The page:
The library was first announced on the 100th anniversary of Thomas Edison’s invention of the phonograph. Each recorded treasure was pressed with a special vinyl formulation that enabled a clear, quiet playing surface on a more rigid LP disk. Every record was pressed in an atmosphere controlled “clean room.” There are 50 library cases. Each library case houses two proof-quality long playing records, with each record resting, fully protected, within its own dust free compartment. The record is firmly supported within the closed compartment in such a way that the grooved playing surface never touches any part of the case. Each library case includes a specially written and illustrated commentary, by a respected music expert. The composers and their works are discussed in detail, and background information is provided on the orchestras, conductors, ensembles, and featured soloists. This is a truly unsurpassed private library of recorded music.”

1920039_10152019020046185_898011793_n

As an archivist, I was instantly intrigued by this mammoth set, though the sheer volume of the beast gave me pause.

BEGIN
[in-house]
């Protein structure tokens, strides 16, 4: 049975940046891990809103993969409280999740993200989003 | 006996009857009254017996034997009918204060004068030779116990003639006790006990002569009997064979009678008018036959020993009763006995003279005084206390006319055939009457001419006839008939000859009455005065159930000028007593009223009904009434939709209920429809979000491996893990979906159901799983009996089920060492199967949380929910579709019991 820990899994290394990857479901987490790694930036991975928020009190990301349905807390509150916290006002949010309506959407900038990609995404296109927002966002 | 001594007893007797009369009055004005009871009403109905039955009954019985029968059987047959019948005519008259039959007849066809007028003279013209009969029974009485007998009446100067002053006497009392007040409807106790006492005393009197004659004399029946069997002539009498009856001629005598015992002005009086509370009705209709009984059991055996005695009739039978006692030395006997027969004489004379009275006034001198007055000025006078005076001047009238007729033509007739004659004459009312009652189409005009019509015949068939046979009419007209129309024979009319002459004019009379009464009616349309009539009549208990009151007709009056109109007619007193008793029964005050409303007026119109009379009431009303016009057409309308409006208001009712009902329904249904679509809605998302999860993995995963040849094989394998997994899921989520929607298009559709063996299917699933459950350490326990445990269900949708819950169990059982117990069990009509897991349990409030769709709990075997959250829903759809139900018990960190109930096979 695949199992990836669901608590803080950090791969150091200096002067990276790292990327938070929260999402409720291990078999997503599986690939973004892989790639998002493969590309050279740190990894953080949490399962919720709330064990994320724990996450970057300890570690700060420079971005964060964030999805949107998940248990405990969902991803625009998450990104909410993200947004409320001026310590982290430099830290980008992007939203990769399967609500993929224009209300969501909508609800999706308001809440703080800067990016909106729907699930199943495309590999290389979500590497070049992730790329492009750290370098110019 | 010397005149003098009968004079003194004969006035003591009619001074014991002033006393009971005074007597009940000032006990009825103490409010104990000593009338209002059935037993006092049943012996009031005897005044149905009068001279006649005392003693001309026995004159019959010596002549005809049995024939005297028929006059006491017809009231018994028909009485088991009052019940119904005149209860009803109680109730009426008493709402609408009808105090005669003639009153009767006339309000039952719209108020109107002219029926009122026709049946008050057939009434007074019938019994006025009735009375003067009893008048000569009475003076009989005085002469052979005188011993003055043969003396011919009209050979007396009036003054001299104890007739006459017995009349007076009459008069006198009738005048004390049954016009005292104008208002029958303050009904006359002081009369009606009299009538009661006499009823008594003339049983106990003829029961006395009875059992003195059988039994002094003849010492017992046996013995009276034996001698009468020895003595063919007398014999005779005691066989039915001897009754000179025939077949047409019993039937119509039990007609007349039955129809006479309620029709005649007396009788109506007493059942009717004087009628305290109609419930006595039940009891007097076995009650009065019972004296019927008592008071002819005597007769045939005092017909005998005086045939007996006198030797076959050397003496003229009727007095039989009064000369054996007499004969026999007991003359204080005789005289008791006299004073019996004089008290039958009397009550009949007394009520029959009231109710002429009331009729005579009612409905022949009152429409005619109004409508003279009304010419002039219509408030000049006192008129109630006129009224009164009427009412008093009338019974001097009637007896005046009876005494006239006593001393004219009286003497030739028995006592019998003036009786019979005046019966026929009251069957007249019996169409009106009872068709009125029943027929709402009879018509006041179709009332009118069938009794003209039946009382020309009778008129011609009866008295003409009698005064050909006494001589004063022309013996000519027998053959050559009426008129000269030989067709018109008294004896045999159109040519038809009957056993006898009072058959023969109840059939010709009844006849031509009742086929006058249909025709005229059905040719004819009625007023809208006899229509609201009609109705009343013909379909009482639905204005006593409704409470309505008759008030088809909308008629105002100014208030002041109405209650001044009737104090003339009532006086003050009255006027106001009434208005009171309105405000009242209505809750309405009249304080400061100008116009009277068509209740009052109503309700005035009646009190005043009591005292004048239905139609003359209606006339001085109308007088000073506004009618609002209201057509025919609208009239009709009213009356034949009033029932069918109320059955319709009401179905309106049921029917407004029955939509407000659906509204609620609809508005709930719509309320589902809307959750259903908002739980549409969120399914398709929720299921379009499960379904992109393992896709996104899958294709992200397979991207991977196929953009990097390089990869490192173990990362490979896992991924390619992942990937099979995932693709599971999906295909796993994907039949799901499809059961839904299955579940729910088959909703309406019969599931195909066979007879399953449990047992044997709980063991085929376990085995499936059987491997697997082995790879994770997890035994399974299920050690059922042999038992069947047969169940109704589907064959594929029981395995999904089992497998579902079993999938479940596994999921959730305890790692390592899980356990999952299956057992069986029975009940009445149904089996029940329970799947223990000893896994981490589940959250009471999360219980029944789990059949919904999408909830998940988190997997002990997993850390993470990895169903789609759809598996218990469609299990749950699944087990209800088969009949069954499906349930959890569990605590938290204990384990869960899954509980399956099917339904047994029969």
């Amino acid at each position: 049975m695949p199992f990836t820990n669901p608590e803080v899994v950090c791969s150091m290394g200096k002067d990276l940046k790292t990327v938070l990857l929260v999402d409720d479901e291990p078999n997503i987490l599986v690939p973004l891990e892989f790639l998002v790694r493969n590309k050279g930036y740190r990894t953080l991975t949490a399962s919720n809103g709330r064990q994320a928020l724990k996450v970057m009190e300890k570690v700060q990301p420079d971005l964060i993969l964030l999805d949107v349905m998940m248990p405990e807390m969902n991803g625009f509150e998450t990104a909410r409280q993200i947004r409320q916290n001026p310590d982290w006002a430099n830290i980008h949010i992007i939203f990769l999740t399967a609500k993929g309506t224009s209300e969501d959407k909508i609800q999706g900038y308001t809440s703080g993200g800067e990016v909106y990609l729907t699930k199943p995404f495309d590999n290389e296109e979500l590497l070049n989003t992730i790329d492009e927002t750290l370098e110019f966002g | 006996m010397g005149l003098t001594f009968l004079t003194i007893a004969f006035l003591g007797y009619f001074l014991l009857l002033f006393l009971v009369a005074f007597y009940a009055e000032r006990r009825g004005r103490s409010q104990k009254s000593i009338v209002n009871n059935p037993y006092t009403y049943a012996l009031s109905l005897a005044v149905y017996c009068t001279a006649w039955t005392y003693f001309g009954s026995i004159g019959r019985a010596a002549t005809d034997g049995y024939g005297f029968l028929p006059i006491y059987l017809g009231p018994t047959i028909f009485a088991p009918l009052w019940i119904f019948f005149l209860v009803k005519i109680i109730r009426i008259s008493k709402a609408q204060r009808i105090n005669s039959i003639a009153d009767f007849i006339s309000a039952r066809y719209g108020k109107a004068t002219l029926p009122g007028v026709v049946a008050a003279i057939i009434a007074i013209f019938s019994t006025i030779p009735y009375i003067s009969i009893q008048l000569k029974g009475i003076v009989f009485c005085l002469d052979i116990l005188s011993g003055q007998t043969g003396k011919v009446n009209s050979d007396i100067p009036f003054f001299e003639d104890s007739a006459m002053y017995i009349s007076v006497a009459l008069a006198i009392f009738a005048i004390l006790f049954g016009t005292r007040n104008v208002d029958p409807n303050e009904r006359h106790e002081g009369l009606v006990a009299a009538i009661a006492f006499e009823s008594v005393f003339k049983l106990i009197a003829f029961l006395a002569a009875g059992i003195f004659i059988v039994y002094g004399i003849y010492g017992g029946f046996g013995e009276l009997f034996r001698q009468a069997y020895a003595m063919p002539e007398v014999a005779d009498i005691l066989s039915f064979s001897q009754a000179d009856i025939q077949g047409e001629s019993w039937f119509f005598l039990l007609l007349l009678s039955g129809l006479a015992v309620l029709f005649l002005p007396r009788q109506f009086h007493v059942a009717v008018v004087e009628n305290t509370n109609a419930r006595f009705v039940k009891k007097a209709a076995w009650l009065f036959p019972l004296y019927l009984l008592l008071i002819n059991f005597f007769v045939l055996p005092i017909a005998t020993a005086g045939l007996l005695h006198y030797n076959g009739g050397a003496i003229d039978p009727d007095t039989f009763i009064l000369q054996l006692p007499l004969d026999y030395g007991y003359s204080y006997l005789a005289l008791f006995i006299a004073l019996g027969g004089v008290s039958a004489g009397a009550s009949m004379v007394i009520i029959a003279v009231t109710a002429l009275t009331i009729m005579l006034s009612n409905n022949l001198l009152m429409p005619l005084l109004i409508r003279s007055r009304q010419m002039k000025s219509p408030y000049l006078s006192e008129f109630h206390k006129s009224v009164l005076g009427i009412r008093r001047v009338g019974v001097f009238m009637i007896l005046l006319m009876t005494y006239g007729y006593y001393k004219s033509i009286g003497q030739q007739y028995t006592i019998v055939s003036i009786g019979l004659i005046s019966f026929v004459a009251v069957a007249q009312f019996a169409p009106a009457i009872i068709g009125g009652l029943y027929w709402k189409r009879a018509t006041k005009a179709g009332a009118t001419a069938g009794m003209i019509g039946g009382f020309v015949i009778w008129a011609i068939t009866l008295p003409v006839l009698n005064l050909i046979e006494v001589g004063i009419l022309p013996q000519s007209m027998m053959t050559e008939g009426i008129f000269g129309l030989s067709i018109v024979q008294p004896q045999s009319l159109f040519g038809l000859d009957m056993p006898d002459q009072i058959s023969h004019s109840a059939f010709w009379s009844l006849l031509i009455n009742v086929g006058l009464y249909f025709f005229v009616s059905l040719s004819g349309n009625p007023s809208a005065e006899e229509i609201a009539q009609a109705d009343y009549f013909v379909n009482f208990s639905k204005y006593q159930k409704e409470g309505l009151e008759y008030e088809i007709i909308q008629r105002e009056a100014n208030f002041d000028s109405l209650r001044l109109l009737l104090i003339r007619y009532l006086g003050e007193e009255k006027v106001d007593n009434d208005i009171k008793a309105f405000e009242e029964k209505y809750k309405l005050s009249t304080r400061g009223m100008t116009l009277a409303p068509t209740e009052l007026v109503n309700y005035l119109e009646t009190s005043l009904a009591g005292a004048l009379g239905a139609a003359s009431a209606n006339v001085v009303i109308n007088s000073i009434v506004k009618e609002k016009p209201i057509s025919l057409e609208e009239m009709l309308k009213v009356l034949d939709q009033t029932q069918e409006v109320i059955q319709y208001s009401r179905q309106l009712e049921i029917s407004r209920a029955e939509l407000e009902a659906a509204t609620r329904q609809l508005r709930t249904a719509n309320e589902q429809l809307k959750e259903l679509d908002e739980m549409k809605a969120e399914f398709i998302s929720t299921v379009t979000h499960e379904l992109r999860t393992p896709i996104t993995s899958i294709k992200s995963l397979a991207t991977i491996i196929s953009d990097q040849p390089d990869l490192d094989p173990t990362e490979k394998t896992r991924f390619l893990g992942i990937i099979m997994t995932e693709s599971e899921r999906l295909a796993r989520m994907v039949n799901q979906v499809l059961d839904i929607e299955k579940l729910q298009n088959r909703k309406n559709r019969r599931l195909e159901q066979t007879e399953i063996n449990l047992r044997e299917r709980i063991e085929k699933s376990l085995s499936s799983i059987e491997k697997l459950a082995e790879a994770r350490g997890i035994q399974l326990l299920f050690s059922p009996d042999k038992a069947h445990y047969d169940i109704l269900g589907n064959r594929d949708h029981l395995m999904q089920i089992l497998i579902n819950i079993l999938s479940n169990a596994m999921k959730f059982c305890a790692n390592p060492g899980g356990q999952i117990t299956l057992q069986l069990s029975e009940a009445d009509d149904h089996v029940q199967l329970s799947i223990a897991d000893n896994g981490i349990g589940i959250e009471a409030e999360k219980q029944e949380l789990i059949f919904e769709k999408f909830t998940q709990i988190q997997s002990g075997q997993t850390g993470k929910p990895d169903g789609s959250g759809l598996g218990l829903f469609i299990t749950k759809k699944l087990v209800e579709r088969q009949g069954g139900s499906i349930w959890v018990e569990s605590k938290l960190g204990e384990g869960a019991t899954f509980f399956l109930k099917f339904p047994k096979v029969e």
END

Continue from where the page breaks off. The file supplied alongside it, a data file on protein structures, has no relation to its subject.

Thankfully, I found the next best thing on the Web.  Some wonderful, dedicated man or woman took the time to rip all 100 discs to FLAC.  Each of the discs were pre-cleaned with wood glue, played on an Empire 598 Turntable with an ADC XLM MKIII cartridge, powered by Bottlehead Seduction and Bottlehead Foreplay Tube Phono Preamps, and expertly ripped to 24 bit / 96 kHzFLAC using GoldWave.  The tracks were then ClickRepaired and separated, log files were generated, and the final cuts were meticulously organized and tagged into their respective volume folders.

1926719_10152019020756185_2138453487_n
But perhaps the above-and-beyond effort of the collection was the 672 professional photographs of every center label, every page of each book accompanying each of the 50 volumes, the cross-reference index, the pamphlet and the letter signed by Stanley Walker, Director of the Franklin Mint’s Music Dept.

A standing ovation – this is archival FLAC as it should be!

If you’re not quite up to downloading this 80GB library, there is also a 320VBR available, transcoded from the same source audio at the more manageable size of 17.1GB.

I am going to keep an eye out in the event that an affordable copy of the actual set surfaces within a reasonable distance from my home… because there is no way in hell I’m going pay shipping for this baby.